Olichney J.M., Taylor J.R., Hillert D.G., Chan S.H., Salmon D.P., Gatherwright J., Iragui V.J., Kutas M. fMRI congruous word repetition effects reflect memory variability in normal elderly. Neurobiology of Aging, 2010, 31(11) pp. 1975-1990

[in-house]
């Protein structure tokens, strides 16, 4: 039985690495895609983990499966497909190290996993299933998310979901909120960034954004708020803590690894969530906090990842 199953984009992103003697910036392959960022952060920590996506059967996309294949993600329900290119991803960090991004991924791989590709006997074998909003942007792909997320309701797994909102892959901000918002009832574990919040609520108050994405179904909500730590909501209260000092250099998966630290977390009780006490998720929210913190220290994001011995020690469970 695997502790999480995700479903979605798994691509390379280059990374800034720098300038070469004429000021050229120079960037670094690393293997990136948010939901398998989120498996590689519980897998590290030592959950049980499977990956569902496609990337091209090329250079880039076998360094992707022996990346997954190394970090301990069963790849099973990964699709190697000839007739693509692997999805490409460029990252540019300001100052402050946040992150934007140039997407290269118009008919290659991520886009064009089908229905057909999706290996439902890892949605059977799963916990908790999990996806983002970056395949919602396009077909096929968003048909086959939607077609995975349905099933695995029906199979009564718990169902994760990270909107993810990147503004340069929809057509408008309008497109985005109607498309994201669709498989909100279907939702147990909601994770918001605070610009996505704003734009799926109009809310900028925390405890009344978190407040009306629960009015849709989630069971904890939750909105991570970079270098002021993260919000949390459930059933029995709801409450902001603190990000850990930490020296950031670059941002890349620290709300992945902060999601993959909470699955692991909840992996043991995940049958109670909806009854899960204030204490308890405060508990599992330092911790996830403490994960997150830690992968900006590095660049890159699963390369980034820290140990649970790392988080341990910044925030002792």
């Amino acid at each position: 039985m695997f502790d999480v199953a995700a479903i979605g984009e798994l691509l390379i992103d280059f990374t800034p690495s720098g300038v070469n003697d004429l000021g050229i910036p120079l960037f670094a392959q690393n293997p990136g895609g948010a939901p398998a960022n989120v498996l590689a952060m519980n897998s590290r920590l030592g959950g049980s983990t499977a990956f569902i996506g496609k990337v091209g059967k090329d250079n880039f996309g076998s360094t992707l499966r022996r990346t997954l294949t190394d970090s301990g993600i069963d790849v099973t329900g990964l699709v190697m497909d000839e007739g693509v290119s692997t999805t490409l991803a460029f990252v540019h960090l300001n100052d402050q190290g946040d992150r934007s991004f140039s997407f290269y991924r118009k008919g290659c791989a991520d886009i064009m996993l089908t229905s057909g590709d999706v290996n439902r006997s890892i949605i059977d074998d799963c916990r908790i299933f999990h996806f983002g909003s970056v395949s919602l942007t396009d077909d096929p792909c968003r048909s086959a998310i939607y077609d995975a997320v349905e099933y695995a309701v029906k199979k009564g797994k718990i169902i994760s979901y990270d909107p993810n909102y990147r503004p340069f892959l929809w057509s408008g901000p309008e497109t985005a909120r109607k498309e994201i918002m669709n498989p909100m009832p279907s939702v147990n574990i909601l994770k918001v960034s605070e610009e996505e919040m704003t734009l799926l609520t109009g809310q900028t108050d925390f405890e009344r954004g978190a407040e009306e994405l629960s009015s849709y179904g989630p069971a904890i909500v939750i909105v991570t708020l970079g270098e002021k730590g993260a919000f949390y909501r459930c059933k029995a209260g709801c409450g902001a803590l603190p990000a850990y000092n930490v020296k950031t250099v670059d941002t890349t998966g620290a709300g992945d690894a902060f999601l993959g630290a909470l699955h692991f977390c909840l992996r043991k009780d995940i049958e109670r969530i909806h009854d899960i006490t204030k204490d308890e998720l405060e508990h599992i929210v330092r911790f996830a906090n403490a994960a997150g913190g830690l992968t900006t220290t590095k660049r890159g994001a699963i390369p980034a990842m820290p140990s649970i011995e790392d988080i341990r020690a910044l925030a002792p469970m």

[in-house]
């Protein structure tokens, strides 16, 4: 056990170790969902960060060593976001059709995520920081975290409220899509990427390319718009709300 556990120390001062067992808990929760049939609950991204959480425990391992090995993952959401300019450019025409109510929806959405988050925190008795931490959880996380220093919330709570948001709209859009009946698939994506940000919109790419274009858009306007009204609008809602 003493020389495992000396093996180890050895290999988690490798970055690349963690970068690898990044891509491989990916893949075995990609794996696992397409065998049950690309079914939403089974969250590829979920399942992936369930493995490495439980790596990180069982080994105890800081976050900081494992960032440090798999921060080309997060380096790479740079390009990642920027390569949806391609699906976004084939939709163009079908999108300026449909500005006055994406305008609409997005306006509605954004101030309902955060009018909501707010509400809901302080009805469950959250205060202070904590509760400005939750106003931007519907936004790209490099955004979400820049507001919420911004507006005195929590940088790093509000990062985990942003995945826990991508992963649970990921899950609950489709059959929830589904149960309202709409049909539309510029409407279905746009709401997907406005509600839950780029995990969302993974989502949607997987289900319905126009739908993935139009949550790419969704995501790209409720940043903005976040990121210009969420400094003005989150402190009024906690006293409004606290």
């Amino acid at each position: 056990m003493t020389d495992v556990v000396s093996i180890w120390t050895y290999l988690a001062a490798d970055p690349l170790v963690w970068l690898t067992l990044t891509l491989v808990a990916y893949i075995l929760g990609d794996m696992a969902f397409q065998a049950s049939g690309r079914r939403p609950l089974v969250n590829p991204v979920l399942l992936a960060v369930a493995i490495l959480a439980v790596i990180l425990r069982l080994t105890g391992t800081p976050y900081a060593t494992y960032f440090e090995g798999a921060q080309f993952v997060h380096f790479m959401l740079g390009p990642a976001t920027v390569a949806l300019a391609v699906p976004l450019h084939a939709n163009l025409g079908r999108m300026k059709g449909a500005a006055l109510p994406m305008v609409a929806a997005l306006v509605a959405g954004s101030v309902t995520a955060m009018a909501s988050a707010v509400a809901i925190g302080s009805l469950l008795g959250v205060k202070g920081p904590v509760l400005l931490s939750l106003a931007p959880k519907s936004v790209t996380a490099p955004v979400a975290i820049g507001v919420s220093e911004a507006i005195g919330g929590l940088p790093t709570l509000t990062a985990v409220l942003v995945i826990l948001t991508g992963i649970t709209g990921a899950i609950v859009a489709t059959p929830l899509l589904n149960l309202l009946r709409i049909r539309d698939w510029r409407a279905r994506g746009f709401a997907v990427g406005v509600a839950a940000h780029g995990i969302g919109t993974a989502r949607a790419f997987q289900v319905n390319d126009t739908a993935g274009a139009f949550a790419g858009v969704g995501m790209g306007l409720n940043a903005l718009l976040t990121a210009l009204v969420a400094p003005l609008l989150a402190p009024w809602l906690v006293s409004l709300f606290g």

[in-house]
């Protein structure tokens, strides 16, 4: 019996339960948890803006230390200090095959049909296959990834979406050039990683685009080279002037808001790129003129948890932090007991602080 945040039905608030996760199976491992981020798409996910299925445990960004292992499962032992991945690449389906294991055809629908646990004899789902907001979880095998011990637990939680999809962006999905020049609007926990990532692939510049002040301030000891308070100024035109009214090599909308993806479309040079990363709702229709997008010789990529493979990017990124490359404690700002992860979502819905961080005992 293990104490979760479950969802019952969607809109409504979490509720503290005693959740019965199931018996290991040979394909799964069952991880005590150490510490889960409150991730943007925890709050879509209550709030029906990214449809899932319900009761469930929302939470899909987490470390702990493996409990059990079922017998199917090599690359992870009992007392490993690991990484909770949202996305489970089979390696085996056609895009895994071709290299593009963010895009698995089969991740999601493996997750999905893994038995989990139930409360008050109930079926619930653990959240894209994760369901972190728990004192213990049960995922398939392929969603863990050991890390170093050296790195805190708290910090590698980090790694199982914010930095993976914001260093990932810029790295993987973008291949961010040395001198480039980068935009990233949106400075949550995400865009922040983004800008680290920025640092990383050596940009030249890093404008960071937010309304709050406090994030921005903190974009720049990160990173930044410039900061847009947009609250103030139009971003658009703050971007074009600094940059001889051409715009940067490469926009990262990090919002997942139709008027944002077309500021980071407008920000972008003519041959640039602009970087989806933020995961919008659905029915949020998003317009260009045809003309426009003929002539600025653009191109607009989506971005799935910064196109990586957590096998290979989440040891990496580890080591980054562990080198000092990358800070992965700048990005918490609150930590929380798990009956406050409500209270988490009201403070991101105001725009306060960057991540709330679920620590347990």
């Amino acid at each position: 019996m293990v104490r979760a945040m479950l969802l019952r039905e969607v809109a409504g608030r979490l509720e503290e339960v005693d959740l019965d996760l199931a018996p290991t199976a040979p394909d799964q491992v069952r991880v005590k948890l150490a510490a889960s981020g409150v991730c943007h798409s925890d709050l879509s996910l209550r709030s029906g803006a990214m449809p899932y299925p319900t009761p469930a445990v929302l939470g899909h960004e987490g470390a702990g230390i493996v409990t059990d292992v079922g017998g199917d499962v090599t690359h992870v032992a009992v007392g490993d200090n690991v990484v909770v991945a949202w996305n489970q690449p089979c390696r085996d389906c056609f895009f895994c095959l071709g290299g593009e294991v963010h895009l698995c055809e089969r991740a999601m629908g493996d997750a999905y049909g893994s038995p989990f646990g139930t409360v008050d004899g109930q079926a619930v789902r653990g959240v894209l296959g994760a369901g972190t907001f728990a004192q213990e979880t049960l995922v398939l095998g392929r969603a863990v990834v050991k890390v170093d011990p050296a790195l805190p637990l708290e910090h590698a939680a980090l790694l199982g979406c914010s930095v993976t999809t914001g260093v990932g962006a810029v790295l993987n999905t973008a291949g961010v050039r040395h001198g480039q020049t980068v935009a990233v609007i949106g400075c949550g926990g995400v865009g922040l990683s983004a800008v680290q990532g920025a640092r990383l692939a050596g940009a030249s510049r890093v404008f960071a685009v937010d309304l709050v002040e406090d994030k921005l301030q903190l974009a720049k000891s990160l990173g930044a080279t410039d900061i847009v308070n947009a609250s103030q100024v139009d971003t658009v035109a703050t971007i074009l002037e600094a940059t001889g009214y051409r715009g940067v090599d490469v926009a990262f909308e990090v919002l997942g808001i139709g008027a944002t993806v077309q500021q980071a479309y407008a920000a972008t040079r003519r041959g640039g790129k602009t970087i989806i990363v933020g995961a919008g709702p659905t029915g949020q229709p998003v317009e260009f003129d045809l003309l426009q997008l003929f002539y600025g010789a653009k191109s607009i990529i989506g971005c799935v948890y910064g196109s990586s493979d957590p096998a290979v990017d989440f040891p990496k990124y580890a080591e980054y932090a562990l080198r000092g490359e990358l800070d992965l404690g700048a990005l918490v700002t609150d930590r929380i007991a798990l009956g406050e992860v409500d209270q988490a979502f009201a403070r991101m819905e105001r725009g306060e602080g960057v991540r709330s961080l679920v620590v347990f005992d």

Neural circuits mediating repetition effect for semantically congruous words on functional MRI were investigated in seventeen normal elderly (mean age = 70). Participants determined if written words were semantically congruent (50% probability) with spoken statements. Subsequent cued-recall revealed robust explicit memory only for congruous items (83% versus 8% for incongruous). Event-related BOLD responses to New> Old congruous words were found in the left > right cingulate and fusiform gyri, left parahippocampal cortex, middle and inferior frontal gyri (IFG). A group with above-median subsequent recall had markedly more widespread BOLD responses than a Low- Recall subgroup, with larger responses in the left medial temporal lobe (LMTL), IFG, and bilateral cingulate gyri. The magnitude of LMTL activation (New–Old) correlated with subsequent cued-recall, while the spatial extent of LMTL activation (New> Old) correlated with recall and recognition. Both magnitude and spatial extent of left fusiform activation correlated with subsequent recall/recognition. A neural circuit of left-hemisphere brain regions, many identified as P600 generators by invasive electrophysiological studies, was activated by New> Old congruous words, likely mediating successful verbal encoding. © 2008 Elsevier Inc. All rights reserved.